Printer Friendly

Center addresses Perinatal Medicine and Law for residents.

SAN FRANCISCO -- Ob.gyn. residents learn about some pregnancy complications that are so rare that many will never encounter such cases during their careers. Yet few get trained to handle a problem that three-quarters of obstetricians will face at least once--a lawsuit, Dr. William M. Gilbert said at a meeting on antepartum and intrapartum management sponsored by the University of California, San Francisco.

"I teach my residents how to deal with amniotic fluid embolism or thrombotic thrombocytopenia purpura," said Dr. Gilbert, professor of ob.gyn. at the University of California, Davis. But until recently there was no mechanism at his institution for familiarizing residents with medical malpractice lawsuits.

That is, until he founded the Center for Perinatal Medicine and Law, which has sponsored several mock trials and mock depositions in grand rounds sessions for students and residents in ob.gyn., pediatrics, anesthesia, and radiology. The center has offered a similar session for physicians practicing in the community.

Using interactive technology, observers acted as the jury in the trials. Discussions afterward explored what happened during the trials, he said.

He and an attorney who helped start the programs were motivated by statistics from a liability survey by the American College of Obstetricians and Gynecologists, which covered the period of 1999-2003. The survey found that 76% of ob.gyn. respondents had been sued at least once during their careers, and 57% had been sued at least twice. Half said they had been involved in a legal claim in the past 4 years.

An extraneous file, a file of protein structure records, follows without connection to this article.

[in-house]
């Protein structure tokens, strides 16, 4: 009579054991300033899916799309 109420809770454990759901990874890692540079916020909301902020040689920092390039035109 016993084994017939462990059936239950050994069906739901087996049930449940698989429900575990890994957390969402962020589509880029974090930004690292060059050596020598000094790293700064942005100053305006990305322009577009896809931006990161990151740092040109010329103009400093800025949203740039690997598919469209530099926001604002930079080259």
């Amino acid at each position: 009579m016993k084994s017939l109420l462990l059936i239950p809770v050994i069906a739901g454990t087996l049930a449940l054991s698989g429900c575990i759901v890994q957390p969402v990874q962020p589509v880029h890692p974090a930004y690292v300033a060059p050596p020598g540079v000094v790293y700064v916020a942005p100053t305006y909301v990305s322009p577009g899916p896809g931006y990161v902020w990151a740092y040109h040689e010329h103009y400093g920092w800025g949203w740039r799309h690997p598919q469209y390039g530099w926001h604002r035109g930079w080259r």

The mock depositions and trials include real lawyers, doctors, and judges. "When they're deposing me in a case, the residents are listening. You can hear a pin drop in the audience. They've never seen it before and don't understand it," Dr. Gilbert said.

He hopes the sessions will familiarize physicians with the ways attorneys can manipulate expert witnesses. "We want to be able to say, 'We're going to learn your secrets and your games and become better physicians because of that.'"

One mock trial, performed before 41 community physicians, involved a physician whose actions were on the edge of standards of care but not negligent. Physicians in the audience with fewer years in practice were more likely to rule for negligence than were more experienced physicians.

That surprised Dr. Gilbert, who had assumed that physicians would vote alike when given the same information. It shows the need for research on expert witness opinions, which he hopes the center can do.

He also plans to survey directors of ob.gyn. training programs to see what, if any, education in legal processes is available elsewhere.


San Francisco Bureau
COPYRIGHT 2004 International Medical News Group
No portion of this article can be reproduced without the express written permission from the copyright holder.
Copyright 2004 Gale, Cengage Learning. All rights reserved.

Article Details
Printer friendly Cite/link Email Feedback
Title Annotation:Obstetrics
Author:Boschert, Sherry
Publication:OB GYN News
Date:Oct 1, 2004
Previous Article:Postpartum headaches often go unrecognized.
Next Article:Sharp rises seen in Canadian maternal morbidity factors.

Related Articles
Quick Diagnosis Key in Postpartum Hemorrhage.
Data don't support 'July phenomenon'. (Obstetric Residents).
Some fear vaginal breech deliveries may become obsolete. (Disagreement with ACOG).
Uniform Obstetrical-Ultrasound accreditation standard planned. (Different Standards at Present).
Management of high-risk pregnancy; an evidence-based approach, 5th ed.
Approved continuing education programs.
Approved continuing education programs.

Terms of use | Privacy policy | Copyright © 2022 Farlex, Inc. | Feedback | For webmasters |